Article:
The source for most of this information is Popular Hot Rodding.
The hollow cam has oversized journals and lobes to
reduce side loading on the lifters; roller-style lifters reduce friction and wear. The valve springs
are beehive types, more effective than standard springs, so they can be
lighter, with less lifter collapse. Rockers are light, and their flow is enough to compensate for their conservative .500 inches of lift.
Hemi is precision cast, which allows it to be lighter than a typical
5.7 liter engine, even with a taller deck height than GM's equivalent V8; the
slipper-style pistons are light (413g), using cast eutectic alloy. For longevity, the Hemi pistons are anodized
on the top ring, which works as a combined heat barrier and anti-micro-weld mix,
and allows the top ring to be only 3 mm from the top of the piston. As with the 426 Hemi
the rings are thin; a reservoir groove underneath the top ring cuts the pressure
between the top and second ring. The skirt is coated to increase the fit range for ring seals and reduce noise.
The crank has larger inner counterweights than similar (2007) GM engines, but their weight is offset by the lighter pistons and rods. A
windage tray under the crank makes sure oil is always available, and the serpentine belt
pulley acts as a torsional vibration damper. Connecting rods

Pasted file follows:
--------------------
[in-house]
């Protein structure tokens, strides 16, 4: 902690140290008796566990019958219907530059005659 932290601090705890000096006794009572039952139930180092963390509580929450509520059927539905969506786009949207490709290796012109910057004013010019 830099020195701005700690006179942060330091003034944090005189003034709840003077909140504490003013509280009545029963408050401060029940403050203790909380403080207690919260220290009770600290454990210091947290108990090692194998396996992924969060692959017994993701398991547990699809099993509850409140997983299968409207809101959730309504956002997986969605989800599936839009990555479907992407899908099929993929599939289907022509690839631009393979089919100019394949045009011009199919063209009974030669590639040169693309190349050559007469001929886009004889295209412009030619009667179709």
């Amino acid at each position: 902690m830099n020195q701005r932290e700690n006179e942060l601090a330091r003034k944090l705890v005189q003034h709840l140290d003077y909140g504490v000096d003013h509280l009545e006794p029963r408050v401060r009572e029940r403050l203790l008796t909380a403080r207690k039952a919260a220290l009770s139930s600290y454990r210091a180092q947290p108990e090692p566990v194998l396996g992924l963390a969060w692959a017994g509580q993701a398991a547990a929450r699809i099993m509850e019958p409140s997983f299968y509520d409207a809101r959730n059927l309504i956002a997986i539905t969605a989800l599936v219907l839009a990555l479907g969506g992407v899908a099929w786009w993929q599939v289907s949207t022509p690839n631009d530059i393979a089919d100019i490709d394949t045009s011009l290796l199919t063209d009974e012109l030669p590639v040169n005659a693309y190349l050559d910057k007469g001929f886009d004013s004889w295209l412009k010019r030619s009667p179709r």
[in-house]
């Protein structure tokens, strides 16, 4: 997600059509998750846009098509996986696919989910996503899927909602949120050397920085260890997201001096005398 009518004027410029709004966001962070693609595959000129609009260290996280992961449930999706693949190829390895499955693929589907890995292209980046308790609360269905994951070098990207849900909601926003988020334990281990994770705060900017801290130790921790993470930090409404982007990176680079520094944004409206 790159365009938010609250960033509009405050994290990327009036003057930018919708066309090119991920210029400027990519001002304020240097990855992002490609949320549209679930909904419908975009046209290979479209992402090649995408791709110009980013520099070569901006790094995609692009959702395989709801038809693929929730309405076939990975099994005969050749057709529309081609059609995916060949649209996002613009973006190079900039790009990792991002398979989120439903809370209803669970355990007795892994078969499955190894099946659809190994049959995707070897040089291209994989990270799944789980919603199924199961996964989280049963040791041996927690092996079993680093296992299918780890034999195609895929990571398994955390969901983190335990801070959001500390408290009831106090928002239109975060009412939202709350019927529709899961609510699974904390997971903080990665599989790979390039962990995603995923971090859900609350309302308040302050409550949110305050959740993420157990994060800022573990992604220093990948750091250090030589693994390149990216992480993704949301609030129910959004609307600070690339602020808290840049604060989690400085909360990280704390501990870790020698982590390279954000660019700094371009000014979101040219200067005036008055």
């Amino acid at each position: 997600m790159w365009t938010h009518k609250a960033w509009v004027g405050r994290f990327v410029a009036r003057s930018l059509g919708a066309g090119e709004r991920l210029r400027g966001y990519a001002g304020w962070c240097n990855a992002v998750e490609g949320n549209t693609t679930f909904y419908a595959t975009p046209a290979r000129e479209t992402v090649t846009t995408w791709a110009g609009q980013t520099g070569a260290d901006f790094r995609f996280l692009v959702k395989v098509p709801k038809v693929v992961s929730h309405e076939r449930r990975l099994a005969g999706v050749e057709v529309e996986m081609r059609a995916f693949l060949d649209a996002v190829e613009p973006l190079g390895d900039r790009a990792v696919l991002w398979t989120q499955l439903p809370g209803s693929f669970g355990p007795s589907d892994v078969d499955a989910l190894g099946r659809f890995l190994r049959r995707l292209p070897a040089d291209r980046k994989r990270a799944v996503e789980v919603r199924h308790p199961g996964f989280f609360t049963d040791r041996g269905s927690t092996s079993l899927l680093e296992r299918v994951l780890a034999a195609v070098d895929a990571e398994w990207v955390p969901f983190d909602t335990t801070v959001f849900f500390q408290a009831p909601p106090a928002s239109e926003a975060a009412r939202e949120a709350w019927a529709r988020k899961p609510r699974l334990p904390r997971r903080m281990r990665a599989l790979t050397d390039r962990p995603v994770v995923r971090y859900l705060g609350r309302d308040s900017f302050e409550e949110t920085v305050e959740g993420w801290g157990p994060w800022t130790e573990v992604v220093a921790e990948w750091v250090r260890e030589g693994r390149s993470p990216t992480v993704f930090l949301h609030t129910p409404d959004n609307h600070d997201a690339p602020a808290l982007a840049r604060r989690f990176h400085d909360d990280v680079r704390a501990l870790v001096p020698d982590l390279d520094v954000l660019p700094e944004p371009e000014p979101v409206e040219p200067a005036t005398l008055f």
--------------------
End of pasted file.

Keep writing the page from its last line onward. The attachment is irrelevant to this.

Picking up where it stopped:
are strong and light enough to eliminate the need for a
As usual, Chrysler used a speed density system instead of a mass airflow sensor (the 6.2 uses a MAF instead, though).
The two-inch ports flow 270 cfm at .600 inches of lift, with peak flow
at .375 inches, and good flow even at .250 inches of lift. The
exhaust port hits 161 cfm at .600 lift, with a 1.55 inch valve. Both
have good velocity and distribution throughout their range, compared with a contemporary GM LS6 engine.
General hemi engine notes
Hemi production began in June 2002 at the Saltillo plant in Mexico; the first supercharged Hemi
engine officially produced by Chrysler was shown to the public in January 2003, pumping out 430 horsepower
and 480 lb-ft of torque, using the 5.7 Hemi engine and a Whipple
supercharger (in the Dodge Magnum SRT-8 concept
). The 300C
version had "over 400 horsepower" and 350 lb-ft of torque.
The famed 426 Hemi
had powered the first,
second and third place winners at the 1964 Daytona 500 and became the de facto
drag racing standard. The 426 and modern Hemis have dual rocker shafts,
similarly sized valves, and two similarly-placed valves per cylinder. The Hemi was 56 pounds lighter than the 5.9 truck engine when it debuted.